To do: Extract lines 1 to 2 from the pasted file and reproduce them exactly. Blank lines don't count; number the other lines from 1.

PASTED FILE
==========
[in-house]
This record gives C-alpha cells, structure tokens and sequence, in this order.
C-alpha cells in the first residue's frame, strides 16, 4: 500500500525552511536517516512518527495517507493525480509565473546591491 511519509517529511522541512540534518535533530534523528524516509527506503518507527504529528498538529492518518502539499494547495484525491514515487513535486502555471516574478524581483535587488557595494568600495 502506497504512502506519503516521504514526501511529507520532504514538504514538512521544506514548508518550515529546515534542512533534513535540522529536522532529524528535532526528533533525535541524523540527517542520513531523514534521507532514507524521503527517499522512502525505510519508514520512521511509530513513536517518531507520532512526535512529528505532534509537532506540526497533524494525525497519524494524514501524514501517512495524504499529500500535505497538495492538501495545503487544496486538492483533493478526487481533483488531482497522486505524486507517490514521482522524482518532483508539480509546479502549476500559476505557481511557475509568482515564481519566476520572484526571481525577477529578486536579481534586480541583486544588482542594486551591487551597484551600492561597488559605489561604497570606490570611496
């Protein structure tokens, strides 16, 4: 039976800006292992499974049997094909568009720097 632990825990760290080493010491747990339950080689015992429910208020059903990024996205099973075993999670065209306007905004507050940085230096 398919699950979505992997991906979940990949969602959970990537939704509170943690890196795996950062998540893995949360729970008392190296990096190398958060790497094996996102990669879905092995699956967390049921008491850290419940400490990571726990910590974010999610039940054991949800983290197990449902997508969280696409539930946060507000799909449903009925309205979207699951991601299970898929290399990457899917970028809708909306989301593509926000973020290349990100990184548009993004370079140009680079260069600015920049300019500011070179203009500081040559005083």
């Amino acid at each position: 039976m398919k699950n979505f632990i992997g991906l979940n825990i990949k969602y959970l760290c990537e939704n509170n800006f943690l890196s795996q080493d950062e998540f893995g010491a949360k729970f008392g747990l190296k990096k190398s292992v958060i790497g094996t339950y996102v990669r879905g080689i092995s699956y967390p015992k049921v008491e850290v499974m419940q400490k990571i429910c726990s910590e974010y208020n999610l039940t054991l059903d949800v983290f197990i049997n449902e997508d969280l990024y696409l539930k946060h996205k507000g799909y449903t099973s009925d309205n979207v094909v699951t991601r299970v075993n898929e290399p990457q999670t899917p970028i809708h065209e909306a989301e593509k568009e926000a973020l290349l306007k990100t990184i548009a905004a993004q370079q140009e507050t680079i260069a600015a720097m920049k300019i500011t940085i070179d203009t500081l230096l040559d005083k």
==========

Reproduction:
[in-house]
This record gives C-alpha cells, structure tokens and sequence, in this order.